Riccardo Filippone | CUPE Communications
This is the third edition of our quarterly column where we look at the bright spots in Canada’s Parliament during an often bleak Conservative majority.
In September two major announcements from the New Democrats changed the channel back to workers and their families.
The first was a commitment by the NDP to deliver a national child care program based on Quebec’s $7-a-day model. The successful program in Quebec has not only created affordable and regulated child care spaces for families, but it has also paid for itself (and then some) in tax revenue generated to both the provincial and federal government. As we enter an election year, it’s critical that Canadians have a clear proposal put forward to fix the child care crunch facing families from every corner of the country.
Next, the NDP announced the introduction of a $15 federal minimum wage proposal. This would apply to more than one million workers in federally regulated sectors such as transportation, financial services, telecommunications and broadcasting, and other federal employees. Although the minimum wage is set province by province for all other sectors, a federal minimum wage would set a national standard and place pressure on provinces to raise theirs.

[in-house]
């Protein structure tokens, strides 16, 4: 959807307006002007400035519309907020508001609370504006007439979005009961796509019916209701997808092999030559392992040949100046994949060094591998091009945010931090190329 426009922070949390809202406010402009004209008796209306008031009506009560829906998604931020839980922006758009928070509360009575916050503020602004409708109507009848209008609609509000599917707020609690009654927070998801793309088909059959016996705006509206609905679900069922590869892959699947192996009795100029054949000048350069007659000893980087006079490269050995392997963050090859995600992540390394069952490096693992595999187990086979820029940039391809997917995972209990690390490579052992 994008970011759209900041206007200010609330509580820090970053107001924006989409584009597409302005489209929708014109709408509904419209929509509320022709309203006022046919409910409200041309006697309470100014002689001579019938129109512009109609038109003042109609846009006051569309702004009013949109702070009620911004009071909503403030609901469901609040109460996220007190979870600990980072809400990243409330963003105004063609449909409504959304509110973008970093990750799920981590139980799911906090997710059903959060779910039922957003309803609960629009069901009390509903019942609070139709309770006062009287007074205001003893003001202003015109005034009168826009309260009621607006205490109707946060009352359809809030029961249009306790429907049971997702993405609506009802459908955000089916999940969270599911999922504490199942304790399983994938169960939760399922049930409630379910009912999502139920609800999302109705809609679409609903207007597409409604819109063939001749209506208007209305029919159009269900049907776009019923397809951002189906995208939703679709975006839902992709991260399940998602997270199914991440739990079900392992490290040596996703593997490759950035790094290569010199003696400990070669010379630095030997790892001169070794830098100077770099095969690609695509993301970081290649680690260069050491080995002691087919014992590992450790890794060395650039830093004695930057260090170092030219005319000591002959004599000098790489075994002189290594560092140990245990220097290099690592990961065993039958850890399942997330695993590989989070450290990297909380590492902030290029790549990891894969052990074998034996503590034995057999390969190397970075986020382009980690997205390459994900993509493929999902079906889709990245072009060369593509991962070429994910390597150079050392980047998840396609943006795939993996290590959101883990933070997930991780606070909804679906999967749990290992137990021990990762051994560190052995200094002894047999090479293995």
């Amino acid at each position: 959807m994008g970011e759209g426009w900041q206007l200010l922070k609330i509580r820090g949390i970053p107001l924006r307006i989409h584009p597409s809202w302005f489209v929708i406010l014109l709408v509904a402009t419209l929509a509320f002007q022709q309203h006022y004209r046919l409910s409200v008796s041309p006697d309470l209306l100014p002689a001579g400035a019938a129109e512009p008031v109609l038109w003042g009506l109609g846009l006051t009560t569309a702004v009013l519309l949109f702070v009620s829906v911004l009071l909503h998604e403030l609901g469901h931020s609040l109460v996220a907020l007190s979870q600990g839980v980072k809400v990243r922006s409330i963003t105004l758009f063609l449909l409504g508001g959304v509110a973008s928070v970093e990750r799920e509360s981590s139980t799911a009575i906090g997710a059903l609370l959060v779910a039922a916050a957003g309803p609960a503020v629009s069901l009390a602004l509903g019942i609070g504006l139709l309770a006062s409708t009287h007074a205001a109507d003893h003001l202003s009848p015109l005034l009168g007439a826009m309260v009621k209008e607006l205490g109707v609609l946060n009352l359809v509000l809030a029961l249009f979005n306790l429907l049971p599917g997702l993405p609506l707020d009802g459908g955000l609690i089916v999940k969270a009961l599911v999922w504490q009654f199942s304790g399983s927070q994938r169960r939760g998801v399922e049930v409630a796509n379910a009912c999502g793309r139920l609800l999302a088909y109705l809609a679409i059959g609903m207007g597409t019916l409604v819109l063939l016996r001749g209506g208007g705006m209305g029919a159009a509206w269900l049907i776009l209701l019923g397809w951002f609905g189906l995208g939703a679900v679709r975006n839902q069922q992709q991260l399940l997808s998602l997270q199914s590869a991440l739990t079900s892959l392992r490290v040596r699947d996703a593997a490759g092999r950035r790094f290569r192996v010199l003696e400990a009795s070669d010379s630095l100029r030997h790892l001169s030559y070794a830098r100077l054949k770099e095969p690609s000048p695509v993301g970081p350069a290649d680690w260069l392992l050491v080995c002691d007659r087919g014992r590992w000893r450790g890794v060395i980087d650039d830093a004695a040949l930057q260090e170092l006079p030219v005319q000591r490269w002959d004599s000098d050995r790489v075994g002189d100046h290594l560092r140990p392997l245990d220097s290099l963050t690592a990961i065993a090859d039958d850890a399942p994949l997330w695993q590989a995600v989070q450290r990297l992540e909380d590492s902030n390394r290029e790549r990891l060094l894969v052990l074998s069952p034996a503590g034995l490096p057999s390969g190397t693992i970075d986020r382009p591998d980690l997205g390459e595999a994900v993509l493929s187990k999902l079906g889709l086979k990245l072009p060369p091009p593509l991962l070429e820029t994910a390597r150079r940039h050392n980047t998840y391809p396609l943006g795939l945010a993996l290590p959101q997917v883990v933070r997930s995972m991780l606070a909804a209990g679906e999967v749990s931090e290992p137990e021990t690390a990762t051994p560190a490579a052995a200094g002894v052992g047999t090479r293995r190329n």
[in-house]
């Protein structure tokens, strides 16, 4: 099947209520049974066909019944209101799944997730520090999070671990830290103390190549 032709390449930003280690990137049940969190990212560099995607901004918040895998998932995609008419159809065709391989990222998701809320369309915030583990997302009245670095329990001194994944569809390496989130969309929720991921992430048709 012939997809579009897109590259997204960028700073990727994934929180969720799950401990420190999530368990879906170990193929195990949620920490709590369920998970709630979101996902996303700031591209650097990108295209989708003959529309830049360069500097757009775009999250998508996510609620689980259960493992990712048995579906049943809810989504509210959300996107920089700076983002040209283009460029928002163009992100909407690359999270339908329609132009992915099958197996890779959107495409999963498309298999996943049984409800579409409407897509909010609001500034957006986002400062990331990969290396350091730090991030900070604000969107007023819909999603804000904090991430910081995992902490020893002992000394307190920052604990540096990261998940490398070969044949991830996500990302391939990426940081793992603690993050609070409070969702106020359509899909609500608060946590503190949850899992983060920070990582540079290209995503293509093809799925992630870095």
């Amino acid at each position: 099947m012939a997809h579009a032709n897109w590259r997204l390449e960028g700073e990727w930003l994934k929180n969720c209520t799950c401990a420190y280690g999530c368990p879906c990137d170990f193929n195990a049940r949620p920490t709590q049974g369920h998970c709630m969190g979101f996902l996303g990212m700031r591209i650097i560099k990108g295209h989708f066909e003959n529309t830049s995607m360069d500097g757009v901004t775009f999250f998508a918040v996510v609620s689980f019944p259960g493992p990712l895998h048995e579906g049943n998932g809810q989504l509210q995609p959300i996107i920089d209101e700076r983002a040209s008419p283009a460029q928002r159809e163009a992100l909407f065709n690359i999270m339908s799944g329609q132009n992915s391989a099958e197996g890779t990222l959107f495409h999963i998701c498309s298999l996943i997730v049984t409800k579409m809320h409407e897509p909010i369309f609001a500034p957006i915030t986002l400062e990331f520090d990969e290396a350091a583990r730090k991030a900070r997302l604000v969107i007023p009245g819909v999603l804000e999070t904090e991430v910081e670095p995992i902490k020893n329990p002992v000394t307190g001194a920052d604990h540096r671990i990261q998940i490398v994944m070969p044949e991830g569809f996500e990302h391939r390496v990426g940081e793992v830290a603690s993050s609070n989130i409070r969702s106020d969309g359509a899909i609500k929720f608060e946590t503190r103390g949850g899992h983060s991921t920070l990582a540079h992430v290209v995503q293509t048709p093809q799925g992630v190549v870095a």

In the last session of Parliament, Stephen Harper launched a major attack on working people by introducing Bills C-377 and C-525.
Bill C-377 creates a new and onerous requirement for financial disclosure that will only apply to unions - no other similar organizations. C-525 will make it harder for workers to form a union, but easier to dissolve one. Opposition MPs put up a strong fight in the House of Commons where we secured a series of important amendments to C-525. In the case of C-377 Harper used his majority to ram it through without amendments, but the opposition continued in the Senate and lead to a number of Conservative Senators joining up with their Liberal counterparts to reject it. It was then sent back to the House of Commons with a number of major amendments.
Unfortunately C-377 was reset when the government prorogued parliament and C-525 has also made its way back through the House and onto the Senate, where it has joined C-377, now back in its original unconstitutional form. The fight continues on both fronts.
Photo: NDP Leader Tom Mulcair at an Ottawa child care centre staffed by CUPE members